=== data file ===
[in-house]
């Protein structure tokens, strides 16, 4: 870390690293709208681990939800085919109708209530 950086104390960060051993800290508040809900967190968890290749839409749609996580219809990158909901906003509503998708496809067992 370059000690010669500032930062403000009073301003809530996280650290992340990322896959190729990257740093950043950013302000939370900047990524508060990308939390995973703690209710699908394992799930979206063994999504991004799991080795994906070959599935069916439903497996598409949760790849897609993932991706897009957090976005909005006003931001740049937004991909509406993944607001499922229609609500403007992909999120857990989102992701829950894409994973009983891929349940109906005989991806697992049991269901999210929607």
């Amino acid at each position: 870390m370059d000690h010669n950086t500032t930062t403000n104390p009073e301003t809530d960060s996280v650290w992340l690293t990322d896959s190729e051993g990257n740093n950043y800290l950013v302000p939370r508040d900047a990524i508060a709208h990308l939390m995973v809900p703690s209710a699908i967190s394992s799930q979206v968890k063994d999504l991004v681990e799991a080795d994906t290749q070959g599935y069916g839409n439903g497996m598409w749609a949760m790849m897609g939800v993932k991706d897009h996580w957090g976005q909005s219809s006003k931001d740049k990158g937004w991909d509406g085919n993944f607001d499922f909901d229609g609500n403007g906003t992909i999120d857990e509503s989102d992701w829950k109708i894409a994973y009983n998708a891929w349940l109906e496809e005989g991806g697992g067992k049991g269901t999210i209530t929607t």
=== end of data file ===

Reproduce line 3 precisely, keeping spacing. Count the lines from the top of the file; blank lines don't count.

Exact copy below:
């Amino acid at each position: 870390m370059d000690h010669n950086t500032t930062t403000n104390p009073e301003t809530d960060s996280v650290w992340l690293t990322d896959s190729e051993g990257n740093n950043y800290l950013v302000p939370r508040d900047a990524i508060a709208h990308l939390m995973v809900p703690s209710a699908i967190s394992s799930q979206v968890k063994d999504l991004v681990e799991a080795d994906t290749q070959g599935y069916g839409n439903g497996m598409w749609a949760m790849m897609g939800v993932k991706d897009h996580w957090g976005q909005s219809s006003k931001d740049k990158g937004w991909d509406g085919n993944f607001d499922f909901d229609g609500n403007g906003t992909i999120d857990e509503s989102d992701w829950k109708i894409a994973y009983n998708a891929w349940l109906e496809e005989g991806g697992g067992k049991g269901t999210i209530t929607t």